Unique twist on “the Taming of the Shrew” at Ridge’s annual Shakespeare in the Park
It’s show time!
Bay Ridgeites are once again gearing up for the annual Shakespeare in the Park production at Narrows Botanical Garden, now in its fifth year. Presented by Act-Out! Acting School, this year artistic director John Stillwaggon along with veteran and new cast members will reinterpret the playwright’s famous comedy “The Taming of the Shrew.”
Stillwaggon is excited to tackle the show, as he found it to be relevant to today’s social issues. “I’ve always been taken by this play because it’s an interesting and entertaining battle of the sexes. It’s an interesting analysis on gender roles,” said Stillwaggon, who has directed all but one of the local Shakespeare in the Park productions.
Although the director and company initially planned to stay very true to the source material, one of the actors made a suggestion that changed the dynamic of the show.
“With this production, I had initially cast male actor Romo Hallahan as Petruchio and Sara Minisquero as Katherine. One of our veteran actors, Mohammed Saad Ali, said what if you switched the leads? What if Kate was a man and Petruchio was a woman,” Stillwaggon recalled. “At first, I laughed.”
However, the more Stillwaggon thought about it, the more he saw it as an opportunity to make a statement on today’s views of gender roles as well as questioning the expectations of men and women in society.
“Over the course of the show, Petruchio tames Kate and pushes her against her will to be a kind and tame and loving wife. He forces her to marry him and pushes her to be a wife. Most people consider that misogynistic in modern day age,” he explained. “But when you switch roles, and a woman is forcing a man to alter, that’s the plot of romantic comedy for 20 years, the process of whipping a man into shape until he becomes tame and submissive. That’s comedy and what is expected.”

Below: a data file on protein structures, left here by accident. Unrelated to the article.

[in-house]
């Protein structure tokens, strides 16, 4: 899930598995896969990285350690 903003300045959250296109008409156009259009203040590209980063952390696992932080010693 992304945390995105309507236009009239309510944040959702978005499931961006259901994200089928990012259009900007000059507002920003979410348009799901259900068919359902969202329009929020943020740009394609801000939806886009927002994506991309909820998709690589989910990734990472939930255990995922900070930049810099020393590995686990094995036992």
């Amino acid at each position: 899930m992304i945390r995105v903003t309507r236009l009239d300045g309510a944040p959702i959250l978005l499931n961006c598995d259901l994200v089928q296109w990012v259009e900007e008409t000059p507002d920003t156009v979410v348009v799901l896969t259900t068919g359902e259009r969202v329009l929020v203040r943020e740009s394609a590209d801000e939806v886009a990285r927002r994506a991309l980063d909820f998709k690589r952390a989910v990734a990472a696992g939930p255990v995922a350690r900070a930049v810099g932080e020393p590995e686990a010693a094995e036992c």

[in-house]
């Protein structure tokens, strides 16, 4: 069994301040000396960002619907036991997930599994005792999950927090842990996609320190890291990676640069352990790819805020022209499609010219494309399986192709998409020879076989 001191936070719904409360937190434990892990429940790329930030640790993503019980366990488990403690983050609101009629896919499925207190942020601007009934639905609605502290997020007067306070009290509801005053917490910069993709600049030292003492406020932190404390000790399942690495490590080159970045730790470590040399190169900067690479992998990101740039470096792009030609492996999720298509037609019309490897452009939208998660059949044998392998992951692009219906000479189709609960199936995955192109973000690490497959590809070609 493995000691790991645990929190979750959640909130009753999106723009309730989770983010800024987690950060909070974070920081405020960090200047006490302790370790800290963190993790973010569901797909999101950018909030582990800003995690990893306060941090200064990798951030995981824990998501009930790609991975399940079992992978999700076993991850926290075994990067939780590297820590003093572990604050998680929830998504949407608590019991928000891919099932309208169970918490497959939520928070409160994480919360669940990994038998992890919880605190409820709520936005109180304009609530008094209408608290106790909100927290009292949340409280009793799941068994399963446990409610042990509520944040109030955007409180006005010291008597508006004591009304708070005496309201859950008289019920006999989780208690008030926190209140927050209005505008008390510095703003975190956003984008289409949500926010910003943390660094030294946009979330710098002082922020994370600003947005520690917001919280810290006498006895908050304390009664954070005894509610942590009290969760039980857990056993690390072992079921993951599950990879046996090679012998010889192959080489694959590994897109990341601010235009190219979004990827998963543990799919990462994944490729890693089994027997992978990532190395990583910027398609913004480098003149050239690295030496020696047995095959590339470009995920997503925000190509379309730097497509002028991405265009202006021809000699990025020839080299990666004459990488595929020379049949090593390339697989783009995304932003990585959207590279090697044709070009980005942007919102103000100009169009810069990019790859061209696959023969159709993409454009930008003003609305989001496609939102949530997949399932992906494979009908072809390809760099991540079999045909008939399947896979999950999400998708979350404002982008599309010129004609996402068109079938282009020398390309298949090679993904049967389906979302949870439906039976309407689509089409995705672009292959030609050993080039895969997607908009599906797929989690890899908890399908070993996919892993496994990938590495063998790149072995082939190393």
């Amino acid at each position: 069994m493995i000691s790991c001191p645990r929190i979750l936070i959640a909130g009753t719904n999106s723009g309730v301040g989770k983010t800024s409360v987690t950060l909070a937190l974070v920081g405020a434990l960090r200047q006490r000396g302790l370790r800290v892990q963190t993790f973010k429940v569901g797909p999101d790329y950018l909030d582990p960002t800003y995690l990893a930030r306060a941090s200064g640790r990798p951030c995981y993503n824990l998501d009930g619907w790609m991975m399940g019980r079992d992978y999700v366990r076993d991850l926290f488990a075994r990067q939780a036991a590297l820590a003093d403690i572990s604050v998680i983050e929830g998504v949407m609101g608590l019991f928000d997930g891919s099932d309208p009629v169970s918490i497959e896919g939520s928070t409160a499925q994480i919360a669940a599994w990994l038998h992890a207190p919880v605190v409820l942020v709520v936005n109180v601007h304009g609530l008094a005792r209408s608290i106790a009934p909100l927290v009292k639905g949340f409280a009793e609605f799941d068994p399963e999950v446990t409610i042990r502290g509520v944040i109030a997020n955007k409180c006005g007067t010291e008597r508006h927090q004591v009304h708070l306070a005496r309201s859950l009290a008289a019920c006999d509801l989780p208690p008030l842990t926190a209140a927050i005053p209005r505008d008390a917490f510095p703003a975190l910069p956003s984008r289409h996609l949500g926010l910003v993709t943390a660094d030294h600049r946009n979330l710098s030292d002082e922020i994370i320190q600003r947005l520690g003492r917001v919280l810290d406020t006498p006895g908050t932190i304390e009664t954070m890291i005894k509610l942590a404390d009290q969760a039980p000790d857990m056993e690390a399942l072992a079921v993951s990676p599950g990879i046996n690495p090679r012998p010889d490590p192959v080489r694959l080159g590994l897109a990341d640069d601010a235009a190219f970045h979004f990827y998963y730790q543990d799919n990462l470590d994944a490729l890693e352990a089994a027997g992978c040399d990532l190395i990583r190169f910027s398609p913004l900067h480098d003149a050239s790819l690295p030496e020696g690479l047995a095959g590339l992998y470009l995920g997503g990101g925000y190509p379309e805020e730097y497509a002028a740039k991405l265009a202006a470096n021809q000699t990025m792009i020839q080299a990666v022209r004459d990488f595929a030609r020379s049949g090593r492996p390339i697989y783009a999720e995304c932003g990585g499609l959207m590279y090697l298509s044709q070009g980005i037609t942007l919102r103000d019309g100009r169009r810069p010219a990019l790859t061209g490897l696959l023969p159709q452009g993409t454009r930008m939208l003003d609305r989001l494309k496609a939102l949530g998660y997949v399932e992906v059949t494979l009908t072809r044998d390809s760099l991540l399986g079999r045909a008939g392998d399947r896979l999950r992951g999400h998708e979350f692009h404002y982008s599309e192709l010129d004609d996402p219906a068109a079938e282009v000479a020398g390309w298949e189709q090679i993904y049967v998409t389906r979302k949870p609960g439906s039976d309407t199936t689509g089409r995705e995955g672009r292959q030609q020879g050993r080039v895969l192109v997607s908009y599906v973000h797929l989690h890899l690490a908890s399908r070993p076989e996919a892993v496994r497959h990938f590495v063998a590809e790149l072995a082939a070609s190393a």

According to Stillwaggon, who noted that Minisquero is also serving as assistant director, one of the strengths of the production is the close relationship between the cast and crew. “They’ve been doing a great job. It’s been a real ensemble. They’re very devoted and committed to the development of the characters,” he said. “We have a good core group of students and professional actors. We are also always welcoming new members. Every year, it’s a mix of veterans and great, new talent. There are specific people that have been able to develop chemistry over years. It’s a real family but it’s also family with an open door.”
Another unique aspect of these performances is the setting. “It’s really a blessing to have Narrows Botanical Garden be our home over the years,” he added. “The garden itself is beautiful and we start the plays at 7 p.m. so that sun is tending to set just as play is ending. It creates really beautiful set-up. “
Audiences also look forward to the yearly event. “’ We have developed a nice little following, a great audience to perform for,” he said. “People come up after and say ‘I never thought I liked Shakespeare but this made sense.’ One of our major goals and missions is to make these great shows accessible to a modern audience.”
“The Taming of the Shrew” will be performed Saturday, July 18; Sunday, July 19; Saturday, July 25; and Sunday, July 26. All performances will begin at 7 p.m. at Narrows Botanical Garden, 7200 Shore Road. There is a suggested donation of $10 with proceeds benefitting Narrows Botanical Garden. For tickets or more information, contact Artistic Director John Stillwaggon at 347-720-0235, or [email protected]
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